Is the BBC transliterate?

bbccouk.gif I'd always thought the BBC was pretty transliterate but recent events are making me wonder about that.
This post is the result of a recent invitation from Lizzie Jackson and David Wilcox, both veteran online community people, to attend a meeting with the BBC Trust. On Monday night I went along to meet members of the Trust plus a small group of people who had been identified as 'seed bloggers' who they hoped would cascade the conversation across to other bloggers – clearly we represented a tiny (and very London-centric) selection of UK blog writers. The idea is that our conversations will be tracked by a marketing company employed for that very purpose and the results relayed back to the Trust. Other bloggers at the meeting included Charlie Beckett, Lloyd Davis, Simon Dickson, Mick Fealty, Sunny Hundal, Nico Macdonald, Ed Mitchell, and JP Rangaswami – all much more active and more widely-read than me, that's for sure. I'm something of a slow blogger, but I do have connections to a network of readers, writers and producers interested in transliteracy and new media, so this post is an invitation to you, dear colleagues, to use this platform to respond and, as a result, we are told, to be directly heard. Of course, since that meeting the BBC-related blogosphere has been alive with discussion about Thursday's long-expected job cuts announcement, a decision which will have huge repercussions throughout the complex culture of the organisation and impact on everyone who uses the BBC – all of which makes the notion of being directly listened-to rather more problematic.
But here's the thing. In the midst of all of that, or rather just before it exploded, our small group was invited to Greek wine and titbits at the Hellenic Centre on Monday night to discuss one specific arm of the BBC – I have to say that in all honesty I hardly use it (and am very put off by that sickly pale blue), and often when I do land there it's by chance via a link from a programme or news site, so I'm going to have to do some homework before I can usefully comment on how far it is meeting the Six Public Purposes as drawn up by the Trust, namely:

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Cirque Du Machinima: Cuckoo Clock

This was my favourite film at this week's MachinimaEurope Festival at DMU. Cirque du Machinima: Cuckoo Clock by Tom Jantol (Croatia).It won Best Experimental, and deservedly so. A really beautiful and imaginative piece of work set in Second Life, with a gorgeous sound track. How is it transliterate? Because the viewer must appreciate the interlacing of traditional circus tropes with Web 2.0 literacies such as wikis and the design backend in SL. Very clever media mix.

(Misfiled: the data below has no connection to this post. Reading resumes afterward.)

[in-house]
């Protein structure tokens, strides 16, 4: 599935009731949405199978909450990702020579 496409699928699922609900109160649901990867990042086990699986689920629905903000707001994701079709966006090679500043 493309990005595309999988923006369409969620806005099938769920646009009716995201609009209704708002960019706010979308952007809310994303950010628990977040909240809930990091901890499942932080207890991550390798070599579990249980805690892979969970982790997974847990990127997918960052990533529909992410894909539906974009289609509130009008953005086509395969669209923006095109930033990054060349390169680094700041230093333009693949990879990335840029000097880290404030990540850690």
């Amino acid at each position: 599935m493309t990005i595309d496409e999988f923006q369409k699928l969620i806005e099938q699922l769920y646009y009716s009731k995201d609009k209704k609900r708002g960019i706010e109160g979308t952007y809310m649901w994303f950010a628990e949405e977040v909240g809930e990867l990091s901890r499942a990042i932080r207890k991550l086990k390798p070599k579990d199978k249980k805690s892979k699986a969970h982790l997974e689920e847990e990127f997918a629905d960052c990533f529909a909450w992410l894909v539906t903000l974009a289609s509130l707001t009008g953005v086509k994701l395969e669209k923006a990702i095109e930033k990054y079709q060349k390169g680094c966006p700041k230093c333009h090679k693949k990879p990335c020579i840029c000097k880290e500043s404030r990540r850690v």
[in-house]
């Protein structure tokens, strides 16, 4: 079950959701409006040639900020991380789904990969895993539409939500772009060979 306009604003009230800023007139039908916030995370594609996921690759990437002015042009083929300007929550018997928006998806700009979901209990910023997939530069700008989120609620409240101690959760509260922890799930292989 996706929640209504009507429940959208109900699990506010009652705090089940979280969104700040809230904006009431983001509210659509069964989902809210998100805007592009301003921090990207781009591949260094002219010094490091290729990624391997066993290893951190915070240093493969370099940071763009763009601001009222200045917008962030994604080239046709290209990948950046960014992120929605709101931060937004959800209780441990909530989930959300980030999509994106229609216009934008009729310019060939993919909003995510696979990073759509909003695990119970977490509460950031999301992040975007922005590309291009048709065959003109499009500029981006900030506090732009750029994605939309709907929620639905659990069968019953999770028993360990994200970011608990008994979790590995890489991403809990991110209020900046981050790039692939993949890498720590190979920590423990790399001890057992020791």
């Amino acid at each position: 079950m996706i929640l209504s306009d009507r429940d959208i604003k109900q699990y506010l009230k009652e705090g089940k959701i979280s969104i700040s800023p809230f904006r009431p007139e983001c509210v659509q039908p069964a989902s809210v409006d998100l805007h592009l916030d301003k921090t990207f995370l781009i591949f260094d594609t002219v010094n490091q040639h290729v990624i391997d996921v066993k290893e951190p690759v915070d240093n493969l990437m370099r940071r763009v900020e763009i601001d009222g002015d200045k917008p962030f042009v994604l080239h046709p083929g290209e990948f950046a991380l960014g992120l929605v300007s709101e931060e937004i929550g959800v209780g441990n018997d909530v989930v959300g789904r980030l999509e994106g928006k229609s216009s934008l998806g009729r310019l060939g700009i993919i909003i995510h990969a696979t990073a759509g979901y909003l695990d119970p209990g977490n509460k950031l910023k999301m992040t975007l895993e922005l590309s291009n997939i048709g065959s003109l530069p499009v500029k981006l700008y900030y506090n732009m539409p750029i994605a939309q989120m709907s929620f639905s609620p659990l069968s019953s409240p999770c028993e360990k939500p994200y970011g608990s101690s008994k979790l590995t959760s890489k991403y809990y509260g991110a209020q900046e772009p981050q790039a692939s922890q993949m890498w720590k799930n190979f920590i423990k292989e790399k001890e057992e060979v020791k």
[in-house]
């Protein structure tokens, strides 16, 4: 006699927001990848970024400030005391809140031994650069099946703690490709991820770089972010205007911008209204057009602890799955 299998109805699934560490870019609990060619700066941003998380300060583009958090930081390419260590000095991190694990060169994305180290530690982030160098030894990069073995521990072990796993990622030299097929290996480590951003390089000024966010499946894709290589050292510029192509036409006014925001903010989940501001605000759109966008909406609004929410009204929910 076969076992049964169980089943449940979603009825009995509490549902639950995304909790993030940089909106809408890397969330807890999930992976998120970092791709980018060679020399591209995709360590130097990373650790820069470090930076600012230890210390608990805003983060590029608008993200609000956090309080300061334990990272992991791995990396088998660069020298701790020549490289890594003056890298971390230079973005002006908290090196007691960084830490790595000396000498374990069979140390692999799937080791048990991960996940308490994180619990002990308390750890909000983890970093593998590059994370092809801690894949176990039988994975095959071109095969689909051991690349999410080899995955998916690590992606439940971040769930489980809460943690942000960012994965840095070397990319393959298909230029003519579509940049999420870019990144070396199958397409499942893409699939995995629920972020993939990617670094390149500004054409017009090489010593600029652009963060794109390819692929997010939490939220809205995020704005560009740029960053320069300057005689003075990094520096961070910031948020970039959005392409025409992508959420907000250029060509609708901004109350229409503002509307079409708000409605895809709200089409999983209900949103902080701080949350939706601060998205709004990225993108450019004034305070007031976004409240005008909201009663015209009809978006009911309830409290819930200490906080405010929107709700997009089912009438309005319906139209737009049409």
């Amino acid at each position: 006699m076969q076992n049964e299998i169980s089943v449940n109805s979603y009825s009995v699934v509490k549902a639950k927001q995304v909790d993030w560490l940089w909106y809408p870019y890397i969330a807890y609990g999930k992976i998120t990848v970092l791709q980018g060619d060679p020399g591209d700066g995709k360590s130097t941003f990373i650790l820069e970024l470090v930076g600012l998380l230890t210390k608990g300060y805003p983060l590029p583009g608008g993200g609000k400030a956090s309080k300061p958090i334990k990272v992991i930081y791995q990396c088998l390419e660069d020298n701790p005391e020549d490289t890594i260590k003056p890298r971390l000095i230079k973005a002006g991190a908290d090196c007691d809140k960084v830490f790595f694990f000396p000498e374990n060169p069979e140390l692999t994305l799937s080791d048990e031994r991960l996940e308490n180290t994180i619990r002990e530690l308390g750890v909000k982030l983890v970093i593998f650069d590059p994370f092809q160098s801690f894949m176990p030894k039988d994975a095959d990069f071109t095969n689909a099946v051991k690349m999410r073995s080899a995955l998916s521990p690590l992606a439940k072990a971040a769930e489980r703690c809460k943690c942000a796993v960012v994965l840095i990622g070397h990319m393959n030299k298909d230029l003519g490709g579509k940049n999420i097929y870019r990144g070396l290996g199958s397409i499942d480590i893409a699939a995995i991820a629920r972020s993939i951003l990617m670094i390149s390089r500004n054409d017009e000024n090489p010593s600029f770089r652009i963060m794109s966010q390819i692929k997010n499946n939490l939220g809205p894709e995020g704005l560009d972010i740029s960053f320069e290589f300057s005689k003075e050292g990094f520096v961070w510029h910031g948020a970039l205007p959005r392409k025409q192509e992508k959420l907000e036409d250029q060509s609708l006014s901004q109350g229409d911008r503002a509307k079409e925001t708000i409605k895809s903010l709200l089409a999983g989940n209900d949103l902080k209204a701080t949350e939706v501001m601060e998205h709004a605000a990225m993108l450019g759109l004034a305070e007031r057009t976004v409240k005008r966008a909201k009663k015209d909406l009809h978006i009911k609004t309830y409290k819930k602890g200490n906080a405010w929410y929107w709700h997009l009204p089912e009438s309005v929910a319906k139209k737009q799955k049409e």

Apps for intimacy and empathy

Interesting post from Suw Charman about intimacy via apps like Twitter and Facebook. In her notes from FOWA07 she writes:

People have been trying to understand this for quite a period of time. Robin Dunbar has worked on this for a while, but focuses on primate behaviour. Dunbar's number. Also a great book "Grooming, Gossip and the Evolution of Language".
Dunbar interesting re: Twitter because we talk about the human imperative to communicate and create relationships. He says that the reason that our brains are the size they are is to track all our relationships with other humans, so we can out-manouevre them to get food, sex, climb the pecking order.
Grooming, picking fleas, is about forming these relationships. But you can only pick fleas on one primate at the time. Language allows you to "pick fleas" on more than one person at a time. Allows us to keep track of lots of poeple and who knows what and who and how they fit together and how you fit in with them. Explains a lot about why she has the imperative to connect the way she does. But our troupes have expanded, from primates to modern world.

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